The decision to switch depositary providers is also a consequence of managers seeking improved service delivery. Several managers have reported that engagement by depositaries has been piecemeal, while others complain of basic fund administration errors being overlooked or not flagged for further scrutiny.
Institutional investor due diligence teams are also becoming more vigilant and focussing on the role of the depositary. Managers that have taken a “tick the box” approach to the depositary requirement are facing increasing questions. Given the swing in the balance of power from manager to investor over recent years, firms need to have a well thought out strategy to address these investor concerns.
Along with investors, fund directors are more active and vocal than they were a decade ago, with many now undertaking thorough assessments on service provider performance. Directors are comparing the service quality they receive from different depositaries across their funds. Given their fiduciary responsibilities, directors want to see depositaries offer real value and demonstrate they can be trusted to bring issues to their attention.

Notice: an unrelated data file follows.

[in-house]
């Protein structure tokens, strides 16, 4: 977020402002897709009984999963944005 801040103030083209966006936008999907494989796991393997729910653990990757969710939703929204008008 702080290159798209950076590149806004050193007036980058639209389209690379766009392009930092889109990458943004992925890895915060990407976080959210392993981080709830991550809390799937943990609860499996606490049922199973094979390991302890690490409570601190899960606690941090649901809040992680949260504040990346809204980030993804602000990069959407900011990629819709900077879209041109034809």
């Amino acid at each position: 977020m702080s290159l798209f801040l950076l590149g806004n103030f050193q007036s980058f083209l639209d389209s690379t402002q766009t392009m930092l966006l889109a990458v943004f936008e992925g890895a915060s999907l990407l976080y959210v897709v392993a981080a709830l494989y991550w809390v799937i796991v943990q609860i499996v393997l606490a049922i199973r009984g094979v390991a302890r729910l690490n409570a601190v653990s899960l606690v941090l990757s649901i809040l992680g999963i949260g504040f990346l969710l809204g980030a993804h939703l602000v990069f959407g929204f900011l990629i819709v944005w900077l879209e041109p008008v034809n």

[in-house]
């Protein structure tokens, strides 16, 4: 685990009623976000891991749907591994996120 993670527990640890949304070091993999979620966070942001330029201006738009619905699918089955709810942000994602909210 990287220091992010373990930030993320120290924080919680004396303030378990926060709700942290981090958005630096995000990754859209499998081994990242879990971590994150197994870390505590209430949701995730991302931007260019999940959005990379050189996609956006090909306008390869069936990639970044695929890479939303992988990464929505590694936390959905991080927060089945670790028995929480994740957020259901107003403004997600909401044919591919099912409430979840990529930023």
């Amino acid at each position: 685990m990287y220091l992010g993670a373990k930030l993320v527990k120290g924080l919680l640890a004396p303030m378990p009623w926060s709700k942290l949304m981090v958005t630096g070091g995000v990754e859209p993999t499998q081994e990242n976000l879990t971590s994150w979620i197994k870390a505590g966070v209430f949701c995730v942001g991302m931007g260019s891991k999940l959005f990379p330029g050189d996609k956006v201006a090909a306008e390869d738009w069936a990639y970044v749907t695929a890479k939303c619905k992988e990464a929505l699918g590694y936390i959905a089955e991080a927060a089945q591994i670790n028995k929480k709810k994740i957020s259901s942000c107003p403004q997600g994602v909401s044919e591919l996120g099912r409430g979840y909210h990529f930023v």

Directors are therefore taking more interest in what the depositary is doing and challenging the manager on their selections, resulting in an upswing in fund houses changing providers at the behest of their boards. Independent depositaries, which regularly engage with board directors, alert them to fund-level problems and exhibit sound judgement will be the chief beneficiaries.
This increased focus on depositaries has also partly been prompted by regulation. As far back as 2013, the Financial Conduct Authority (FCA) conducted reviews into asset managers’ outsourcing arrangements and specific attention was paid to how firms were effectively overseeing third-party relationships. Following this year’s FCA Asset Management Market Study (AMMS), managers are now facing scrutiny from the regulator about how they deliver value for money across the value chain including fund service providers, while senior managers will also become subject to greater accountability through the Senior Managers & Certification Regime (SMCR) later in 2018.
Depositaries – like other fund service providers – are also being asked to show that they have effective controls to manage IT and cyber security risks in addition to evidencing that their processes and controls more broadly are subject to independent review. Surprisingly, few depositaries undertake SOC 1/ ISAE3402 controls assurance reviews but are coming under pressure to do so.